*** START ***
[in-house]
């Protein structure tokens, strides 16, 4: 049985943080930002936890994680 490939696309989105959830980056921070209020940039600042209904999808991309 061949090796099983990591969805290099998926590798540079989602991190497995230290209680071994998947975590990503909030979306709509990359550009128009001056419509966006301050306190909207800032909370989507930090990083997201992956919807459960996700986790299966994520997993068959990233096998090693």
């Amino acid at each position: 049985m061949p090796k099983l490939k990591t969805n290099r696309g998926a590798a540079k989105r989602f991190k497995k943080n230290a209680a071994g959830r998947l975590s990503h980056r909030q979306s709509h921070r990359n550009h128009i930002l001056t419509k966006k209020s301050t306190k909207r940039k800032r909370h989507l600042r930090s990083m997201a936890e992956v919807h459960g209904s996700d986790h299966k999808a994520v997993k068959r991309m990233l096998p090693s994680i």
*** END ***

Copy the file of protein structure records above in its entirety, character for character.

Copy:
[in-house]
């Protein structure tokens, strides 16, 4: 049985943080930002936890994680 490939696309989105959830980056921070209020940039600042209904999808991309 061949090796099983990591969805290099998926590798540079989602991190497995230290209680071994998947975590990503909030979306709509990359550009128009001056419509966006301050306190909207800032909370989507930090990083997201992956919807459960996700986790299966994520997993068959990233096998090693």
């Amino acid at each position: 049985m061949p090796k099983l490939k990591t969805n290099r696309g998926a590798a540079k989105r989602f991190k497995k943080n230290a209680a071994g959830r998947l975590s990503h980056r909030q979306s709509h921070r990359n550009h128009i930002l001056t419509k966006k209020s301050t306190k909207r940039k800032r909370h989507l600042r930090s990083m997201a936890e992956v919807h459960g209904s996700d986790h299966k999808a994520v997993k068959r991309m990233l096998p090693s994680i």